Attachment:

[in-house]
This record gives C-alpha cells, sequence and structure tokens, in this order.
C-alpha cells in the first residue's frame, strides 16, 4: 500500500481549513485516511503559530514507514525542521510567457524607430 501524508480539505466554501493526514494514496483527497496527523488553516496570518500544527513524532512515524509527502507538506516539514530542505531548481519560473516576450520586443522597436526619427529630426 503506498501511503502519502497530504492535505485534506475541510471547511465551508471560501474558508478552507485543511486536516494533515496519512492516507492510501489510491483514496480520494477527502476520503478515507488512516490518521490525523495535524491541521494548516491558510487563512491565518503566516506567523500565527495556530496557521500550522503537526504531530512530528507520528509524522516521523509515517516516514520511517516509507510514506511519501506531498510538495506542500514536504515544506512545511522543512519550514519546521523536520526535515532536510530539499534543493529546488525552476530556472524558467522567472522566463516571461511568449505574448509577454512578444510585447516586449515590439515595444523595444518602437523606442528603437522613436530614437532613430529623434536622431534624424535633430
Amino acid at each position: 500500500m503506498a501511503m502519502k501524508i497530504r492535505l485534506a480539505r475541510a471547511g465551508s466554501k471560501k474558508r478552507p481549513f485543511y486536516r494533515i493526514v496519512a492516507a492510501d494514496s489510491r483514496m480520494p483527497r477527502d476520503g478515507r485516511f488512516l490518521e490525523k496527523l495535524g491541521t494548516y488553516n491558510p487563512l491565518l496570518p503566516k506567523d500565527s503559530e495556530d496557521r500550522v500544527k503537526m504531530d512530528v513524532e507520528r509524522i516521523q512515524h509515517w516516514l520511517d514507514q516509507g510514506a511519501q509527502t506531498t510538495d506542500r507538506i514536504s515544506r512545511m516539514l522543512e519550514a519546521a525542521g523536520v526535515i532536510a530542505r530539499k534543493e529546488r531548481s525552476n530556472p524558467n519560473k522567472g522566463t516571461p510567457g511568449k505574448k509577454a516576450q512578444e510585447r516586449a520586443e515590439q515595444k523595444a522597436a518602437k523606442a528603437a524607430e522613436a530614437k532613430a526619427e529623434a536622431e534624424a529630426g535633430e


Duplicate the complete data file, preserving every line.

[in-house]
This record gives C-alpha cells, sequence and structure tokens, in this order.
C-alpha cells in the first residue's frame, strides 16, 4: 500500500481549513485516511503559530514507514525542521510567457524607430 501524508480539505466554501493526514494514496483527497496527523488553516496570518500544527513524532512515524509527502507538506516539514530542505531548481519560473516576450520586443522597436526619427529630426 503506498501511503502519502497530504492535505485534506475541510471547511465551508471560501474558508478552507485543511486536516494533515496519512492516507492510501489510491483514496480520494477527502476520503478515507488512516490518521490525523495535524491541521494548516491558510487563512491565518503566516506567523500565527495556530496557521500550522503537526504531530512530528507520528509524522516521523509515517516516514520511517516509507510514506511519501506531498510538495506542500514536504515544506512545511522543512519550514519546521523536520526535515532536510530539499534543493529546488525552476530556472524558467522567472522566463516571461511568449505574448509577454512578444510585447516586449515590439515595444523595444518602437523606442528603437522613436530614437532613430529623434536622431534624424535633430
Amino acid at each position: 500500500m503506498a501511503m502519502k501524508i497530504r492535505l485534506a480539505r475541510a471547511g465551508s466554501k471560501k474558508r478552507p481549513f485543511y486536516r494533515i493526514v496519512a492516507a492510501d494514496s489510491r483514496m480520494p483527497r477527502d476520503g478515507r485516511f488512516l490518521e490525523k496527523l495535524g491541521t494548516y488553516n491558510p487563512l491565518l496570518p503566516k506567523d500565527s503559530e495556530d496557521r500550522v500544527k503537526m504531530d512530528v513524532e507520528r509524522i516521523q512515524h509515517w516516514l520511517d514507514q516509507g510514506a511519501q509527502t506531498t510538495d506542500r507538506i514536504s515544506r512545511m516539514l522543512e519550514a519546521a525542521g523536520v526535515i532536510a530542505r530539499k534543493e529546488r531548481s525552476n530556472p524558467n519560473k522567472g522566463t516571461p510567457g511568449k505574448k509577454a516576450q512578444e510585447r516586449a520586443e515590439q515595444k523595444a522597436a518602437k523606442a528603437a524607430e522613436a530614437k532613430a526619427e529623434a536622431e534624424a529630426g535633430e